CHAD: Combinatory Homomorphic Automatic Differentiation

Research output: Working paperPreprintAcademic

Abstract

We introduce Combinatory Homomorphic Automatic Differentiation (CHAD), a principled, pure, provably correct define-then-run method for performing forward and reverse mode automatic differentiation (AD) on programming languages with expressive features. It implements AD as a compositional, type-respecting source-code transformation that generates purely functional code. This code transformation is principled in the sense that it is the unique homomorphic (structure preserving) extension to expressive languages of Elliott's well-known and unambiguous definitions of AD for a first-order functional language. Correctness of the method follows by a (compositional) logical relations argument that shows that the semantics of the syntactic derivative is the usual calculus derivative of the semantics of the original program. In their most elegant formulation, the transformations generate code with linear types. However, the code transformations can be implemented in a standard functional language lacking linear types: while the correctness proof requires tracking of linearity, the actual transformations do not. In fact, even in a standard functional language, we can get all of the type-safety that linear types give us: we can implement all linear types used to type the transformations as abstract types, by using a basic module system. In this paper, we detail the method when applied to a simple higher-order language for manipulating statically sized arrays. However, we explain how the methodology applies, more generally, to functional languages with other expressive features. Finally, we discuss how the scope of CHAD extends beyond applications in AD to other dynamic program analyses that accumulate data in a commutative monoid.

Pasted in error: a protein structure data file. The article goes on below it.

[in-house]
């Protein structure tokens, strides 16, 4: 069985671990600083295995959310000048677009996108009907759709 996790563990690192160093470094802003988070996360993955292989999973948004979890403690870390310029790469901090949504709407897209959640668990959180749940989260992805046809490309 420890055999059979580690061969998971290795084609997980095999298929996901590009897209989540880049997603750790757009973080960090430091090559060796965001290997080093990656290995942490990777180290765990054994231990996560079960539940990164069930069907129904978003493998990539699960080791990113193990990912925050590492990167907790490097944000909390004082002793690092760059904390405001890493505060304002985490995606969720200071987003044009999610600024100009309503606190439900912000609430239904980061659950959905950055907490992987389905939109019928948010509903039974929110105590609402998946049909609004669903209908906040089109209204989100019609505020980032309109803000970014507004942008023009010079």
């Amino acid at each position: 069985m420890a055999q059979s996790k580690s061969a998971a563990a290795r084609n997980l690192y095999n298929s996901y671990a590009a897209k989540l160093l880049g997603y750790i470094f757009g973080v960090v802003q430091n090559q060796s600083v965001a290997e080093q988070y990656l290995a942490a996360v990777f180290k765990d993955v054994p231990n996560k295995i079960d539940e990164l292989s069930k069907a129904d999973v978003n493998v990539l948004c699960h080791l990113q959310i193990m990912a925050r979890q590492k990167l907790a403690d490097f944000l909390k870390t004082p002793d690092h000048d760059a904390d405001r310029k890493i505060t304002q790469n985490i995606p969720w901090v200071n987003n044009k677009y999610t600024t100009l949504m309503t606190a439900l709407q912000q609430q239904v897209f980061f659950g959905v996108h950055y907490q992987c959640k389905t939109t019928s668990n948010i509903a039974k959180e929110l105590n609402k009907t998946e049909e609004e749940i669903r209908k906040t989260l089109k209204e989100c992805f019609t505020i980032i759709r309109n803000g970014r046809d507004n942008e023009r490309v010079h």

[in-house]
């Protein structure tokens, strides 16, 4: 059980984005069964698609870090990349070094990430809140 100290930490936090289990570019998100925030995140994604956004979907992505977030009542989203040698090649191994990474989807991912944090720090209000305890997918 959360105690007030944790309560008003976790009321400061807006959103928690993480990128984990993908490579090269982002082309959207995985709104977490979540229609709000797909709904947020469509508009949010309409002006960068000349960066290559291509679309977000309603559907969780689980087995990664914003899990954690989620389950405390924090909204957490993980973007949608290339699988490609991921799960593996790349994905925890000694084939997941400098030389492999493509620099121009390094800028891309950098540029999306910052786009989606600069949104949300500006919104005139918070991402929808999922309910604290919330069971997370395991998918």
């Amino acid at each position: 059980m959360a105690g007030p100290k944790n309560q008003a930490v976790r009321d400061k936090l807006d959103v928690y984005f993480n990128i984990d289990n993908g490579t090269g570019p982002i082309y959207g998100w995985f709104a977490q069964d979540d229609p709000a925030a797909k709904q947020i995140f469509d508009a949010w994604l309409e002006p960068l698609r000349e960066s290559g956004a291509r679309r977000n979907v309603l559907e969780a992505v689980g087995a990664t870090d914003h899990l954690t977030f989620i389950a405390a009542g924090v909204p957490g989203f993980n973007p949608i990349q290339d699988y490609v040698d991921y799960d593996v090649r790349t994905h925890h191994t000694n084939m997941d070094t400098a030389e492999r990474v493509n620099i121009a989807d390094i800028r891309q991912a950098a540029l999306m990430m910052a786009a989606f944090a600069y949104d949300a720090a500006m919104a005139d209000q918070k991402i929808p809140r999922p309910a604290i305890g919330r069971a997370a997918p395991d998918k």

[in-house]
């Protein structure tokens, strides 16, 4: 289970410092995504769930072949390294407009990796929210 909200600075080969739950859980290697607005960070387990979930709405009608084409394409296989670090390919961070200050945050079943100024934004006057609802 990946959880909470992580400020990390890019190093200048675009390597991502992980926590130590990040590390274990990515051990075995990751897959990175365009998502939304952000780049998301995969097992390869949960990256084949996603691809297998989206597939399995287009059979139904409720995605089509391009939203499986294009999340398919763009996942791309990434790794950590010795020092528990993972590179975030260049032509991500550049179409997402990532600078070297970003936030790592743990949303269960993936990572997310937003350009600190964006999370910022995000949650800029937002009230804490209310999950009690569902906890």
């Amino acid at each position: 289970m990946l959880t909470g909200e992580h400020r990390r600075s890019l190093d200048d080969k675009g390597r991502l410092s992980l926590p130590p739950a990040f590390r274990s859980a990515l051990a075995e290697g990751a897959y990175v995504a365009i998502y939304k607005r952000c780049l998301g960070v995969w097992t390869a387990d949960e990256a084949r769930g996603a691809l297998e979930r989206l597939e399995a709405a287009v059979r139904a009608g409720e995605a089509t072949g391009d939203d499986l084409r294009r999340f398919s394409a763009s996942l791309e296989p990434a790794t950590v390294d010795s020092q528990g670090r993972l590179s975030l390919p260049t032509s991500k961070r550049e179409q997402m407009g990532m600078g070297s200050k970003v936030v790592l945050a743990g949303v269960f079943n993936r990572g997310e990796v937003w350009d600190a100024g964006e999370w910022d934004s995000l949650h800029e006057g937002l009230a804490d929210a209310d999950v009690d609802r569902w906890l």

Original languageEnglish
PublisherarXiv
DOIs
Publication statusPublished - 29 Mar 2021

Fingerprint

Dive into the research topics of 'CHAD: Combinatory Homomorphic Automatic Differentiation'. Together they form a unique fingerprint.

Cite this